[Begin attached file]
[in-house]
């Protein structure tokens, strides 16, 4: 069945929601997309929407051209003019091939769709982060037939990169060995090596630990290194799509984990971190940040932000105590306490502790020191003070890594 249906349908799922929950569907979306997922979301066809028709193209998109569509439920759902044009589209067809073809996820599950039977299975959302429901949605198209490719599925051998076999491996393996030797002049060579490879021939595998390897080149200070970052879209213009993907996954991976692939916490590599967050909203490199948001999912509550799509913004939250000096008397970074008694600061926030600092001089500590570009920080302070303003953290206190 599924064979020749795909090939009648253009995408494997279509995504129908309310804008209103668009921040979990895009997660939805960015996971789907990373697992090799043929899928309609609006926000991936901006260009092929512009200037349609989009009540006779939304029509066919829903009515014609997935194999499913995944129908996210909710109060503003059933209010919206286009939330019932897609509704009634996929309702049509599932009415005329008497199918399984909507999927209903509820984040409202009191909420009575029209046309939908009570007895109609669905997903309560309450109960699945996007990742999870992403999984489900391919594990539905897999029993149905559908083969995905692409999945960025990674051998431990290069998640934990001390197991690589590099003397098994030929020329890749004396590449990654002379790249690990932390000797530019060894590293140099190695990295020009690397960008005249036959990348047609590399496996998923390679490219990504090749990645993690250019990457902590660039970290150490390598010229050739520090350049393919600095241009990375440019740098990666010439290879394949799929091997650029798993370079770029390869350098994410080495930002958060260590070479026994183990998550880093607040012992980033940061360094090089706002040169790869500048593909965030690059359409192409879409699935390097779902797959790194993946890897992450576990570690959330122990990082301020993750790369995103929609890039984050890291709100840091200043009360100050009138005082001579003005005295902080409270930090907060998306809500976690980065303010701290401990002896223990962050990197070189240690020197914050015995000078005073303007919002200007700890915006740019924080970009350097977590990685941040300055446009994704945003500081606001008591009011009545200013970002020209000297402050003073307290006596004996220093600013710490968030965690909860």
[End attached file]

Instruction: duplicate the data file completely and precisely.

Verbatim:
[in-house]
């Protein structure tokens, strides 16, 4: 069945929601997309929407051209003019091939769709982060037939990169060995090596630990290194799509984990971190940040932000105590306490502790020191003070890594 249906349908799922929950569907979306997922979301066809028709193209998109569509439920759902044009589209067809073809996820599950039977299975959302429901949605198209490719599925051998076999491996393996030797002049060579490879021939595998390897080149200070970052879209213009993907996954991976692939916490590599967050909203490199948001999912509550799509913004939250000096008397970074008694600061926030600092001089500590570009920080302070303003953290206190 599924064979020749795909090939009648253009995408494997279509995504129908309310804008209103668009921040979990895009997660939805960015996971789907990373697992090799043929899928309609609006926000991936901006260009092929512009200037349609989009009540006779939304029509066919829903009515014609997935194999499913995944129908996210909710109060503003059933209010919206286009939330019932897609509704009634996929309702049509599932009415005329008497199918399984909507999927209903509820984040409202009191909420009575029209046309939908009570007895109609669905997903309560309450109960699945996007990742999870992403999984489900391919594990539905897999029993149905559908083969995905692409999945960025990674051998431990290069998640934990001390197991690589590099003397098994030929020329890749004396590449990654002379790249690990932390000797530019060894590293140099190695990295020009690397960008005249036959990348047609590399496996998923390679490219990504090749990645993690250019990457902590660039970290150490390598010229050739520090350049393919600095241009990375440019740098990666010439290879394949799929091997650029798993370079770029390869350098994410080495930002958060260590070479026994183990998550880093607040012992980033940061360094090089706002040169790869500048593909965030690059359409192409879409699935390097779902797959790194993946890897992450576990570690959330122990990082301020993750790369995103929609890039984050890291709100840091200043009360100050009138005082001579003005005295902080409270930090907060998306809500976690980065303010701290401990002896223990962050990197070189240690020197914050015995000078005073303007919002200007700890915006740019924080970009350097977590990685941040300055446009994704945003500081606001008591009011009545200013970002020209000297402050003073307290006596004996220093600013710490968030965690909860």